I go out for six hours. The sun warms my neck like a lover's breath. Shelves of books greet me when I enter my church: The local library. I meet friends, we talk, we go to lunch, and shadows stretch long before we say farewell.
I go home. I run fever as my skin burns and freezes like a microwaved dinner. My entire body aches. I dread moving. I sleep for nine hours then nap for three more the next day. My brain fogs over. This is the price I pay for leaving my apartment. This is my body's fee.
My writing suffers for days afterwards. Everyone needs lived experience of some kind to be a better writer. Research renders me unable to record it. The well I fill with life poisons my body.
Three days of agony and mismatched thoughts. Seventy-two hours of not writing, editing, or submitting. If I go out twice, the rest of the week is useless. I'm useless.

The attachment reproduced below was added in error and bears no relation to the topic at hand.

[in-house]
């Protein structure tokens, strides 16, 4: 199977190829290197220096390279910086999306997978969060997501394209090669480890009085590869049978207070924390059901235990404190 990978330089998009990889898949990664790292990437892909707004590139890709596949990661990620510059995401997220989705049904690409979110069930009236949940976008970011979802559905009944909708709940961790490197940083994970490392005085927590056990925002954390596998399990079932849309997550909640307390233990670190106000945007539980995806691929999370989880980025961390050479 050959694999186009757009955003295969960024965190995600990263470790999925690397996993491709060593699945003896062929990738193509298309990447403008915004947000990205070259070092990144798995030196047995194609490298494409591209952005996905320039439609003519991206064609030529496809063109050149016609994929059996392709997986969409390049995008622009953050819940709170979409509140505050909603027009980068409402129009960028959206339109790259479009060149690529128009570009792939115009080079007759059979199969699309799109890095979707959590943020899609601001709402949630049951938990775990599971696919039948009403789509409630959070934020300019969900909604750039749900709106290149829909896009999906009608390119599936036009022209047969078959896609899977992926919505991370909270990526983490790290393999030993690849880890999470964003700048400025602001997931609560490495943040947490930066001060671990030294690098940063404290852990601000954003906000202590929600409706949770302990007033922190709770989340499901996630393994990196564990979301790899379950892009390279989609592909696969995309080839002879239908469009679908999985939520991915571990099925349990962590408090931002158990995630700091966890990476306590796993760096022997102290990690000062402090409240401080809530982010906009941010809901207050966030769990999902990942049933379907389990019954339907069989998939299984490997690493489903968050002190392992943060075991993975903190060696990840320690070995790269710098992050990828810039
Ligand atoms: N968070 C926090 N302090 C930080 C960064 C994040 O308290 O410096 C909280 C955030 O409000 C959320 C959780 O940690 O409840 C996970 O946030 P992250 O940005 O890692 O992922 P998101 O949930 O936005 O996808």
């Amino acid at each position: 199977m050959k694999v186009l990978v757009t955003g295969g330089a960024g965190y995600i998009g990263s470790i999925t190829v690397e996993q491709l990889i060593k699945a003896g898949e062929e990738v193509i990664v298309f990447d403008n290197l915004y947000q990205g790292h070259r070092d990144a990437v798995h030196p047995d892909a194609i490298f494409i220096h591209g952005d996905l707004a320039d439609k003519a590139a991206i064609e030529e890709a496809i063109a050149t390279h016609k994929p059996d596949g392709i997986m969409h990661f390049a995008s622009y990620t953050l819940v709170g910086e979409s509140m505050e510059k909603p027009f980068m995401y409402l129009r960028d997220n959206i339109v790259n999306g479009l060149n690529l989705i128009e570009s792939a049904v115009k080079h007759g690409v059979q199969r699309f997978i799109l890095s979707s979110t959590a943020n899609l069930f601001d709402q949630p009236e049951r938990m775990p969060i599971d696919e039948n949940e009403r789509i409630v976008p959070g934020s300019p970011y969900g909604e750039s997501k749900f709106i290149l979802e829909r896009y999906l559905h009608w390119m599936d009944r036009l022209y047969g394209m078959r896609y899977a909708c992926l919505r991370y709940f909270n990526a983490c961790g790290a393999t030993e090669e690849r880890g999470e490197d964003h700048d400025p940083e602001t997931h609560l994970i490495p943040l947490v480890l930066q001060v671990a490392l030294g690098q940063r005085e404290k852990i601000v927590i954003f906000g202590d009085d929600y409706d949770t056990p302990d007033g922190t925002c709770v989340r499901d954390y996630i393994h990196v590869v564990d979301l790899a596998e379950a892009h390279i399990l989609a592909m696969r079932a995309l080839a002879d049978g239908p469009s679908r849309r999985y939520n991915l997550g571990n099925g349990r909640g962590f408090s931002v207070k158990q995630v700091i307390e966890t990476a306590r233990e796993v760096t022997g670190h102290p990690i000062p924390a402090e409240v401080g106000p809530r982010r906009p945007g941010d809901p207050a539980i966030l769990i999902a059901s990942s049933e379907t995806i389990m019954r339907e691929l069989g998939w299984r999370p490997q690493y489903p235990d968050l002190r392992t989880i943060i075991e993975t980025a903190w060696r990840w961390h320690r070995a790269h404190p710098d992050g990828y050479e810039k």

Do I live or do I write? I can't always choose both.
I can never pinpoint when it started... not exactly. All I know is that I didn't used to be like this—my current state, the "where" I am now.
I fill my days with as much as possible, but a wall looms in front of me. If I stretch out my tongue, I can almost feel the chilled, rough exterior scraping against my taste buds. It's there and I'll hit it. It's there... and that's the finish line.
The entirety of my future accomplishments are stuffed within the three inches of space between my body and my stopping point. How much can I fit in there? How much can conceivably be left? Will I ever put a full-length poetry collection into the world? Are there enough spoons to start a writers' group?
The future is a thief shuffling out my front door with the present in an opaque trash bag. I try to focus on the poem I might write today instead of a theoretical collection. I manage a blog post now, and put the ones I'll be too weak or ill to finish out of my mind. I don't always succeed.